Oral sensory papillae, chemo- and mechano-receptors, in the snake, Elaphe quadrivirgata. A light and electron microscopic study

Citation
Y. Nishida et al., Oral sensory papillae, chemo- and mechano-receptors, in the snake, Elaphe quadrivirgata. A light and electron microscopic study, ARCH HIST C, 63(1), 2000, pp. 55-70
Citations number
43
Language
INGLESE
art.tipo
Article
Categorie Soggetti
Medical Research Diagnosis & Treatment
Journal title
ARCHIVES OF HISTOLOGY AND CYTOLOGY
ISSN journal
0914-9465 → ACNP
Volume
63
Issue
1
Year of publication
2000
Pages
55 - 70
Database
ISI
SICI code
0914-9465(200003)63:1<55:OSPCAM>2.0.ZU;2-9
Abstract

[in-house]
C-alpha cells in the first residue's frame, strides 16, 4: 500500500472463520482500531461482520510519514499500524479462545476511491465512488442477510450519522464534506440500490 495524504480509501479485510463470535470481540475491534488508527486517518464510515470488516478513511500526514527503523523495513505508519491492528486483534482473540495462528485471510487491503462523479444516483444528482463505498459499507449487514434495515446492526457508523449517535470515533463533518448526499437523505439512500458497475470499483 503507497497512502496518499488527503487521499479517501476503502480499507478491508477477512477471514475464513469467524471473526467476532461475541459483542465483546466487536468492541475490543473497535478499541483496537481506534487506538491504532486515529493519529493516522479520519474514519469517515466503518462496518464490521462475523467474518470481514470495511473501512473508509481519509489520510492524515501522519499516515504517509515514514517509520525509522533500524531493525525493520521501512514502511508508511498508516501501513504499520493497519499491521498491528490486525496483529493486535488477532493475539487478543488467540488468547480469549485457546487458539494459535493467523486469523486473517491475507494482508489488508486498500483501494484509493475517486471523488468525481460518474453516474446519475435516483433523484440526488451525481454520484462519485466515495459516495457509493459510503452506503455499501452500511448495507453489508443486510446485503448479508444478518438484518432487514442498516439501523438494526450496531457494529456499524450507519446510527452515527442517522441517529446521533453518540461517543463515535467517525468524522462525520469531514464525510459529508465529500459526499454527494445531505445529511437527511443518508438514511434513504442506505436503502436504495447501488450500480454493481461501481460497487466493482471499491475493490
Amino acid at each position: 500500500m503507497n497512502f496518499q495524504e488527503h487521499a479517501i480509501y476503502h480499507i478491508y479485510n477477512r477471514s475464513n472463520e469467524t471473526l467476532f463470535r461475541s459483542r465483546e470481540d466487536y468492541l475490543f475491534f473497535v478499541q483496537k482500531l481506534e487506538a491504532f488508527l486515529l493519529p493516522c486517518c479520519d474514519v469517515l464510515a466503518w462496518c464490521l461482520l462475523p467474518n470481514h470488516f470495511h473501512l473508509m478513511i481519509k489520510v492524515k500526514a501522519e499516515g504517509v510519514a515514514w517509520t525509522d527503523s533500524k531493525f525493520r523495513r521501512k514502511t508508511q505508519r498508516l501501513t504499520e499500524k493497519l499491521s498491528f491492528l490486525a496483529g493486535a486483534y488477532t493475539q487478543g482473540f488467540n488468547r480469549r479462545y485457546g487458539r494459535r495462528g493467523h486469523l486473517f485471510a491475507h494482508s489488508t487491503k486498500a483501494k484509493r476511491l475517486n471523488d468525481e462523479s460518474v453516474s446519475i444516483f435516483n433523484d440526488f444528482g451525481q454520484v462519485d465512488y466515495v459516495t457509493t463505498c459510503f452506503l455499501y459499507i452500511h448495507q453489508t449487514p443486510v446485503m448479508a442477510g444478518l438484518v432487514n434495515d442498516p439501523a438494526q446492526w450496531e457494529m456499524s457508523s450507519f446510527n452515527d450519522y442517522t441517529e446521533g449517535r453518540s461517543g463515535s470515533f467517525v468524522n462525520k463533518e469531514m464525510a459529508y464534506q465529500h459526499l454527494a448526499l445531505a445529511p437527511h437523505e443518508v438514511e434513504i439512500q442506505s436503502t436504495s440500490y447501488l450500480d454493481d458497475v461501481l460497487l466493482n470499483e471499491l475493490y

The oral sensory papillae of the snake (Elaphe quadrivirgata), comprising a compound sensory system located along the tooth rows, were studied by ligh t microscopy, immunohistochemistry for neuron specific enolase and S 100 pr otein, and scanning and transmission electron microscopy. Each sensory papi lla exhibited a single taste bud and free nerve endings in the epithelium, and Meissner-like corpuscles, branched coiled terminals, and lamellated cor puscles in the connective tissue. The taste buds consisted of four types of cells; the type III cells, exclusively synapsing onto intragemmal nerves, were identified as gustatory in function. The gustatory cells included dens e-cored and clear vesicles in the cytoplasm. These vesicles were accumulate d both in the presynaptic and infranuclear regions, suggesting dual functio ns: the synaptocrine and paracrine/endocrine release of signal substances, The free nerve endings constantly contained mitochondria and frequent clear vesicles. The Meissner-like corpuscles were located in the uppermost zone of the connective tissue. These corpuscles consisted of nerve fibers and la mellar cells. The nerve fibers, rich in mitochondria, were folded and layer ed on each other, The branched coiled terminals were localized in the conne ctive tissue along the side wall of the papillae, Nerve fibers, free from a Schwann-cell covering, swelled up to make terminals which accumulated mito chondria and glycogen particles. The lamellated corpuscles were associated with the nerve-fiber bundles in the connective tissue, Consisting of a cent ral nerve axon and lamellar cells encircling it, these corpuscles resembled mammalian Vater-Pacini corpuscles, except that they lacked a capsule. Thes e findings demonstrated that the snake sensory papilla represents one of th e most specialized, compound sensory systems among vertebrates, which may p lay an important role in receiving chemical and mechanical information on p rey.